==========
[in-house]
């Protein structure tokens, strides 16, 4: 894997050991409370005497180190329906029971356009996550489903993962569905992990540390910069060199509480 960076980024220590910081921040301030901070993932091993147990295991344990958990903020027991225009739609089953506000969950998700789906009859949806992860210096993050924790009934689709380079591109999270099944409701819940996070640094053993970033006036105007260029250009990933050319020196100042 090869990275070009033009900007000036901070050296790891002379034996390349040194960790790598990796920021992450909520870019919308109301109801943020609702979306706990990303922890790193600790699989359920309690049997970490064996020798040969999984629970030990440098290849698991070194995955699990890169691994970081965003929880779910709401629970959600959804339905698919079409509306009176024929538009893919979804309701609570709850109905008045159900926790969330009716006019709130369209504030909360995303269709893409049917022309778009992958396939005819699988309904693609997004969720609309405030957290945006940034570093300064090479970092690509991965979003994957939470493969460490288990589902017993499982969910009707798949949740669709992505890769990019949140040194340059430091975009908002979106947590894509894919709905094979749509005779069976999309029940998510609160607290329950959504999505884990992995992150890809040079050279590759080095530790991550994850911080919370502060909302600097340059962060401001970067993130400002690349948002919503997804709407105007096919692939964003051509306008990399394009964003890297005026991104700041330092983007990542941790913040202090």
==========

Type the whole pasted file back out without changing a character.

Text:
[in-house]
């Protein structure tokens, strides 16, 4: 894997050991409370005497180190329906029971356009996550489903993962569905992990540390910069060199509480 960076980024220590910081921040301030901070993932091993147990295991344990958990903020027991225009739609089953506000969950998700789906009859949806992860210096993050924790009934689709380079591109999270099944409701819940996070640094053993970033006036105007260029250009990933050319020196100042 090869990275070009033009900007000036901070050296790891002379034996390349040194960790790598990796920021992450909520870019919308109301109801943020609702979306706990990303922890790193600790699989359920309690049997970490064996020798040969999984629970030990440098290849698991070194995955699990890169691994970081965003929880779910709401629970959600959804339905698919079409509306009176024929538009893919979804309701609570709850109905008045159900926790969330009716006019709130369209504030909360995303269709893409049917022309778009992958396939005819699988309904693609997004969720609309405030957290945006940034570093300064090479970092690509991965979003994957939470493969460490288990589902017993499982969910009707798949949740669709992505890769990019949140040194340059430091975009908002979106947590894509894919709905094979749509005779069976999309029940998510609160607290329950959504999505884990992995992150890809040079050279590759080095530790991550994850911080919370502060909302600097340059962060401001970067993130400002690349948002919503997804709407105007096919692939964003051509306008990399394009964003890297005026991104700041330092983007990542941790913040202090």